1965: The Year Modern Britain Was Born by Christopher Bray - review by Jonathan Mirsky

Jonathan Mirsky

Naked Truths

1965: The Year Modern Britain Was Born


Simon & Schuster 316pp £20

I felt culturally isolated, almost curmudgeonly, during the first parts of Christopher Bray’s new book. He contends, in chatty demotic, that ‘we’ had our tastes changed in music, painting and fashion by what happened in and around 1965. That didn’t happen to me, who was 33 in 1965. But I have consulted an intelligent neighbour who likes my kind of music, painting and clothes. She told me that in 1965, when she was 25, she liked many of the things Bray sets out, and that it was a pleasure to wear items for the first time that her mother had not chosen for her. She told me, too, that she liked the shop window near where she had lived in Shepherd Market, in which the female proprietor had lain, reflected in some cleverly arranged mirrors, stark naked. Those were the days! Bray reminds us that it was in this period that Dr Beeching ruined the railways, Bob Dylan began to regret his success, the rear-view mirror appeared (though my father’s 1936 convertible had one) and that ‘Change wasn’t just in the air – it was the air.’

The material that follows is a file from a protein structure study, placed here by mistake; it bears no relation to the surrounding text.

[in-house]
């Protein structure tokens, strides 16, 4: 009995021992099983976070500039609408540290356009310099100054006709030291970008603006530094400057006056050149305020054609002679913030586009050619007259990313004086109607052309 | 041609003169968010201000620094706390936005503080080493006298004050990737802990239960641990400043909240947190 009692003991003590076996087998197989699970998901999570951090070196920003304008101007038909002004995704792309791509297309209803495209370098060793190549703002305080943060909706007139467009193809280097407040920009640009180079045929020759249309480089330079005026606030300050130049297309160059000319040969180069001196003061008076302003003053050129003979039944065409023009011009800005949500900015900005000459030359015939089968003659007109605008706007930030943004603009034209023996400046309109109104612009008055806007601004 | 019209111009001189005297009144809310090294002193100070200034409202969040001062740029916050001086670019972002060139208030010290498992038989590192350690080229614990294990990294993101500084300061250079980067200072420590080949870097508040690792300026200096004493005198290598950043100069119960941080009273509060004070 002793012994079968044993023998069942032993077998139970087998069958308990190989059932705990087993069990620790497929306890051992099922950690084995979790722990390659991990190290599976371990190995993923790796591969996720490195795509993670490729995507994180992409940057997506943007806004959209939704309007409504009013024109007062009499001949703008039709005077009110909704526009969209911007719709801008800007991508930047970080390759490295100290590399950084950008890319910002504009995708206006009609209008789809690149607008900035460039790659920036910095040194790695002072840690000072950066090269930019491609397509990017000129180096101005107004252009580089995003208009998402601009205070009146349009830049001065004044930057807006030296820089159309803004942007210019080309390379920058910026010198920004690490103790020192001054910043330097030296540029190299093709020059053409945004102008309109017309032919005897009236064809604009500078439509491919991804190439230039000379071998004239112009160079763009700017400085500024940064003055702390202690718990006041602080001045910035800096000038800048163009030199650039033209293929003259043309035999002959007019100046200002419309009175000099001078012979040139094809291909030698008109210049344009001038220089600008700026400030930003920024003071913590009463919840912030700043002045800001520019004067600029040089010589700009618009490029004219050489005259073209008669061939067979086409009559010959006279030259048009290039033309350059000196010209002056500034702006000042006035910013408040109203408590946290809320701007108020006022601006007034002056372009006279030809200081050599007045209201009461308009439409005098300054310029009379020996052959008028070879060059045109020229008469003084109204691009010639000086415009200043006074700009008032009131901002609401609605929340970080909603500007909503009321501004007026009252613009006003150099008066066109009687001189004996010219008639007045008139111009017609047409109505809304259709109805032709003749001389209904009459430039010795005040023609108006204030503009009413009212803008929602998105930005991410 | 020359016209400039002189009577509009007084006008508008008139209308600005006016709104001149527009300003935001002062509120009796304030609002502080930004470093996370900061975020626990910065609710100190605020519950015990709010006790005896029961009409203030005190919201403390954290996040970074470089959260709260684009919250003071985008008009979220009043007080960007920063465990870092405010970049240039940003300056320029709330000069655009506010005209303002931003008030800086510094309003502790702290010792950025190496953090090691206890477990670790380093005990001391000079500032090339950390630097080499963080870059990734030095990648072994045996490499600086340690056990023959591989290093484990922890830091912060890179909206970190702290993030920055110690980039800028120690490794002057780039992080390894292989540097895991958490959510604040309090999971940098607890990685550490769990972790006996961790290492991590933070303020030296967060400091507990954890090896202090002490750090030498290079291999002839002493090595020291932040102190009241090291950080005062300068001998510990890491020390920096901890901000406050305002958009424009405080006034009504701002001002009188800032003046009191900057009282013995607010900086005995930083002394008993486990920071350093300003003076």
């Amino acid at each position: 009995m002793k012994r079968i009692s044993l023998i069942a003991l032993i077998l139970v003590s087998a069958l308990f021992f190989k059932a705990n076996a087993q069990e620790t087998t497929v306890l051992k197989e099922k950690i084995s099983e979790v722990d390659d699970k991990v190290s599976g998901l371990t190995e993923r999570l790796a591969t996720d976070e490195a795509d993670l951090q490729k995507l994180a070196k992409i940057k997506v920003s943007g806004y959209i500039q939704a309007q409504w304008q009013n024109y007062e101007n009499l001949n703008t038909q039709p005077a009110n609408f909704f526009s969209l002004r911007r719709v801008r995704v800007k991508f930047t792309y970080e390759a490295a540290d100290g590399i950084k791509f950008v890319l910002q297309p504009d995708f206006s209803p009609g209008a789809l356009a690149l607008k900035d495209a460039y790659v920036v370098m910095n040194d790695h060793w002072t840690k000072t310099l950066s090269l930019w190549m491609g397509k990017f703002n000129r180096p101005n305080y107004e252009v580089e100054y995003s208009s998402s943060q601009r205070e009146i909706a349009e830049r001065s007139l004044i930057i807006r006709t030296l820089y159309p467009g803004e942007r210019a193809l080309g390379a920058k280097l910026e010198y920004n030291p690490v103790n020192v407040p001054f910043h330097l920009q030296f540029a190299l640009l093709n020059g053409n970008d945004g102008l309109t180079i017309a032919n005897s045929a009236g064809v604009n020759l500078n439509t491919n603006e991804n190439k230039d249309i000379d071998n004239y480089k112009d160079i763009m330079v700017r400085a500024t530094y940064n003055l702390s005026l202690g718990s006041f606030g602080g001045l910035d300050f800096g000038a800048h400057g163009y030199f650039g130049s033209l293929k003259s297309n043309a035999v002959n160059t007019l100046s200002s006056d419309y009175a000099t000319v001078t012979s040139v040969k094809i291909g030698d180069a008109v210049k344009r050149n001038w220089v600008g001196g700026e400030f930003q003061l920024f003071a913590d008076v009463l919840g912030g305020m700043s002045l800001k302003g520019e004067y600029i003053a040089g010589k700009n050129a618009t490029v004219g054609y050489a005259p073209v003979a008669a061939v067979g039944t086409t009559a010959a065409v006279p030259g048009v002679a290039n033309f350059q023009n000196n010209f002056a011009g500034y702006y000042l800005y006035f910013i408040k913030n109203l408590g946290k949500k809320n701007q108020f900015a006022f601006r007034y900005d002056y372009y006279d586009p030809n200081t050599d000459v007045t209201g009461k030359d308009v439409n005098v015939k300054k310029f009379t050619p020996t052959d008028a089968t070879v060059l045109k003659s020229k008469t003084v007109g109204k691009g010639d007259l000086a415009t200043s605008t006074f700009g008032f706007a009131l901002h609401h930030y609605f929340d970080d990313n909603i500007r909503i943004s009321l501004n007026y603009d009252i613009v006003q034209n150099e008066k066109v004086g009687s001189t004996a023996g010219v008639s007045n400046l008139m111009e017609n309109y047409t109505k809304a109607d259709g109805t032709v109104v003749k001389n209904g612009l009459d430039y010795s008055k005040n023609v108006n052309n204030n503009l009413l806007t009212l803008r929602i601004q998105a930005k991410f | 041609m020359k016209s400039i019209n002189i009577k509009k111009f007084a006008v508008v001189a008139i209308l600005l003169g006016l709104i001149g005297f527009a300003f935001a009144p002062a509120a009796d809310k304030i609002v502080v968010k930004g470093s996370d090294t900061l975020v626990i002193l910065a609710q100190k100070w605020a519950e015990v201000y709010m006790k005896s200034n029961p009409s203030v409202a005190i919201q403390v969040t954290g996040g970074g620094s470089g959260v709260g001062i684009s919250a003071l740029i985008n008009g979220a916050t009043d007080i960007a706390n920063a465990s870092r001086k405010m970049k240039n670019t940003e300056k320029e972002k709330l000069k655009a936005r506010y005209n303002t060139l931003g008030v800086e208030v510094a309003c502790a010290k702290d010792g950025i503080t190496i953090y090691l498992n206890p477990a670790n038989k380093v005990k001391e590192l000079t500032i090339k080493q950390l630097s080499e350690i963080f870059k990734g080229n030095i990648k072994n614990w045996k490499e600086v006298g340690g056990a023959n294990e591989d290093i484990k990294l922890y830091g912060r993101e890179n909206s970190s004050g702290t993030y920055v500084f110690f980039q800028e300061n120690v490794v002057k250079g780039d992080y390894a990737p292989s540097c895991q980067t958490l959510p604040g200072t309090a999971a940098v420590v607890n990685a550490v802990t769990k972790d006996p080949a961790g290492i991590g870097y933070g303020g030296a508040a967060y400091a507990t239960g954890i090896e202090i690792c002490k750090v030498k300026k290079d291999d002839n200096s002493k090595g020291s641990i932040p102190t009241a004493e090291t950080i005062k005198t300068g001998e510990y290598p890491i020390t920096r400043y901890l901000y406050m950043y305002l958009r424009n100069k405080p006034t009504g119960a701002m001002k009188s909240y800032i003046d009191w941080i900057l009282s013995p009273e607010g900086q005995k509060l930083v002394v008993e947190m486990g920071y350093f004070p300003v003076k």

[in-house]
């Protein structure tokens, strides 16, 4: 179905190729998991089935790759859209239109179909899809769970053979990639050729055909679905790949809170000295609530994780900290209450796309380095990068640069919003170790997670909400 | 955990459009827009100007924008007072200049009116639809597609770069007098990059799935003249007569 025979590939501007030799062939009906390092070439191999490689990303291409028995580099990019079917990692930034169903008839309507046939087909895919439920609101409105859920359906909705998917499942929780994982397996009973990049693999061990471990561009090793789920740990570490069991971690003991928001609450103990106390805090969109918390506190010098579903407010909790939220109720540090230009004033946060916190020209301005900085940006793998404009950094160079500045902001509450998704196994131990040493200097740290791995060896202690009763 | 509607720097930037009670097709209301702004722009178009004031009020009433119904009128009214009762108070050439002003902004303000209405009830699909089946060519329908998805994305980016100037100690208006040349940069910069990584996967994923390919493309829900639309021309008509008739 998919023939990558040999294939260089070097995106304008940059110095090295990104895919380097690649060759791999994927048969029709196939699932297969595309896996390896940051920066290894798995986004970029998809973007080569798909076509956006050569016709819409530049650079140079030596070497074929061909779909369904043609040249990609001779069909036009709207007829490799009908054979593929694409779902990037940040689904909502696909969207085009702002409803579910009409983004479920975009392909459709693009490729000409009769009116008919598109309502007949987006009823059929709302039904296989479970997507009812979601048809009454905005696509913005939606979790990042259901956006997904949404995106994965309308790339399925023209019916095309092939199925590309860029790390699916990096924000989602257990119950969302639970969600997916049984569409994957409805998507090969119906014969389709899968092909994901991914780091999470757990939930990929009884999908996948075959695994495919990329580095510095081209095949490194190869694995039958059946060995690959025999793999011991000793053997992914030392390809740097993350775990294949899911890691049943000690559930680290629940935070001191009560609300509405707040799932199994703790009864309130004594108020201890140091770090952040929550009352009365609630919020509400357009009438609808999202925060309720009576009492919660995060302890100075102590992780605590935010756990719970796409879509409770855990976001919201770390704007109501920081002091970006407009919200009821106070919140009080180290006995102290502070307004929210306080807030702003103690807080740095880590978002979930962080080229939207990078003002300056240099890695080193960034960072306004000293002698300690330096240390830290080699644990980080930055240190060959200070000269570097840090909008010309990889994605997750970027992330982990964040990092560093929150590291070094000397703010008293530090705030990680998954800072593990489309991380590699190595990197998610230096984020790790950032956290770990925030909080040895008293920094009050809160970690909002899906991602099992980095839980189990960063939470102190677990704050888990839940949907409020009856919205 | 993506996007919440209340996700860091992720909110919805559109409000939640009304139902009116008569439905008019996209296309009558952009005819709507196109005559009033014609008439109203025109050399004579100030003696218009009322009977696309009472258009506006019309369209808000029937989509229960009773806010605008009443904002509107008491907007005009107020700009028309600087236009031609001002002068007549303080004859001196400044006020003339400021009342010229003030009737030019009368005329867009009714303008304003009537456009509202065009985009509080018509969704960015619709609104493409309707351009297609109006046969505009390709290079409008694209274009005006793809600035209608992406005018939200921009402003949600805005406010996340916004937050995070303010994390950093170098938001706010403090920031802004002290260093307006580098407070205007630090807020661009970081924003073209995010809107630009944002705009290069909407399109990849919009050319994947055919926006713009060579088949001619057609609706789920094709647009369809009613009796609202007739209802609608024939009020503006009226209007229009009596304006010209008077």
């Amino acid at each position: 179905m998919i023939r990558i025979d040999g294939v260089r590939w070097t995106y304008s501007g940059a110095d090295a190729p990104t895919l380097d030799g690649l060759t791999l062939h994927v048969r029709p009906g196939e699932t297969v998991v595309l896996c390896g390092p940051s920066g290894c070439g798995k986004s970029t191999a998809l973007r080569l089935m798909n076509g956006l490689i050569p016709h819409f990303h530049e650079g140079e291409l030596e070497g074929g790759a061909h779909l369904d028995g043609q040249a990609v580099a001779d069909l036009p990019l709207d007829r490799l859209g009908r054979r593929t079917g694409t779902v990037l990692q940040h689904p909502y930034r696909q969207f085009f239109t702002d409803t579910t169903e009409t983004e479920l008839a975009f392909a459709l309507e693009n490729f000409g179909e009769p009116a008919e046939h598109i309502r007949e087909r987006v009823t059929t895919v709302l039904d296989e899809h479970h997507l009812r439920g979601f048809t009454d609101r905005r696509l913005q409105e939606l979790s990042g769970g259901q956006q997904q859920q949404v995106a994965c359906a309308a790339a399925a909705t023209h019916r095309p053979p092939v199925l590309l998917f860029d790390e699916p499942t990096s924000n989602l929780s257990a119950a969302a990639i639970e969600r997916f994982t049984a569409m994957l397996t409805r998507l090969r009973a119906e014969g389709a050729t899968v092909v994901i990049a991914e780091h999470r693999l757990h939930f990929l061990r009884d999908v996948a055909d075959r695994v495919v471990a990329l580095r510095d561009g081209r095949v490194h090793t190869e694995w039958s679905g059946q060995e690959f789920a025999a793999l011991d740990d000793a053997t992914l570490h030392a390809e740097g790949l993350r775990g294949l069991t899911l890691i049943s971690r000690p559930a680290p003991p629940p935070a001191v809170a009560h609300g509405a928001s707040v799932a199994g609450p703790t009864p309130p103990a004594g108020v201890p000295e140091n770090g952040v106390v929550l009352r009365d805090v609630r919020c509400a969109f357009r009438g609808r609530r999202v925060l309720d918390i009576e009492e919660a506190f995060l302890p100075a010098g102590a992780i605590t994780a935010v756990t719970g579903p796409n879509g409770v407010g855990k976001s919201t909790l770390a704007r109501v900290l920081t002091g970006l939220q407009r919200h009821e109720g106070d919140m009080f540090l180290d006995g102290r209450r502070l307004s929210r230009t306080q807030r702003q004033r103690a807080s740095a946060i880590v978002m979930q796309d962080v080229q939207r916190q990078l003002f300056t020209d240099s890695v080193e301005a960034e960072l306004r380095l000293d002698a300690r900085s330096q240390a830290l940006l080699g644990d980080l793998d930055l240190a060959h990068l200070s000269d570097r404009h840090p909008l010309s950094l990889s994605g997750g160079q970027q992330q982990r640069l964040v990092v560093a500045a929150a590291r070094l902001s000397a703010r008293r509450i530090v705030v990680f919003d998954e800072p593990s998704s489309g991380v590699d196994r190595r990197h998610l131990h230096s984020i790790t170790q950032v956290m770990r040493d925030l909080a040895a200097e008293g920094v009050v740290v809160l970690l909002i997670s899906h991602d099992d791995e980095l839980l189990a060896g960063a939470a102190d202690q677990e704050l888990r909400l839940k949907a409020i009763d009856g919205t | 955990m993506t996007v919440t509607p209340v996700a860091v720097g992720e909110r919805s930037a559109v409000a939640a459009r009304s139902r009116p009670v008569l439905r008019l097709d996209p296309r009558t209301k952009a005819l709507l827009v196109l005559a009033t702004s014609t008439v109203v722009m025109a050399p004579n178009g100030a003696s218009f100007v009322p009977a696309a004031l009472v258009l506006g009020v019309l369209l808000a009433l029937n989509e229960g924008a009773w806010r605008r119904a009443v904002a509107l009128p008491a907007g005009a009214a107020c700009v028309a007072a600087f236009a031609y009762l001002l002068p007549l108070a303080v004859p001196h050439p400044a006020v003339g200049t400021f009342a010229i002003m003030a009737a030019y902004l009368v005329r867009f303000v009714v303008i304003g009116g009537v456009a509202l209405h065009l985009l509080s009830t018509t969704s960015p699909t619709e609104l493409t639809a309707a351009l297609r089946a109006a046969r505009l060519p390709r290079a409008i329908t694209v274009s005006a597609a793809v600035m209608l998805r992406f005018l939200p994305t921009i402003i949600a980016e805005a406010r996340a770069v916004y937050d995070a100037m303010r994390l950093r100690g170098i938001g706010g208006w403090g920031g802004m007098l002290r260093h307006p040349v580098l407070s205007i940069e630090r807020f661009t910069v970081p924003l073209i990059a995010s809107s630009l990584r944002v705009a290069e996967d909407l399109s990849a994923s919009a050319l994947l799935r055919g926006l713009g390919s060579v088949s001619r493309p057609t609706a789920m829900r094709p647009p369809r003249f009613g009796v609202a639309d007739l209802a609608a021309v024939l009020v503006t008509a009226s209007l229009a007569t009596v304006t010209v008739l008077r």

Bray weakens his case by revealing in the final pages that he was only two years old in 1965, so ‘we’ doesn’t include him, and that it was only when he came to ‘full consciousness’ in the 1970s that he realised he had ‘just missed out on the greatest party

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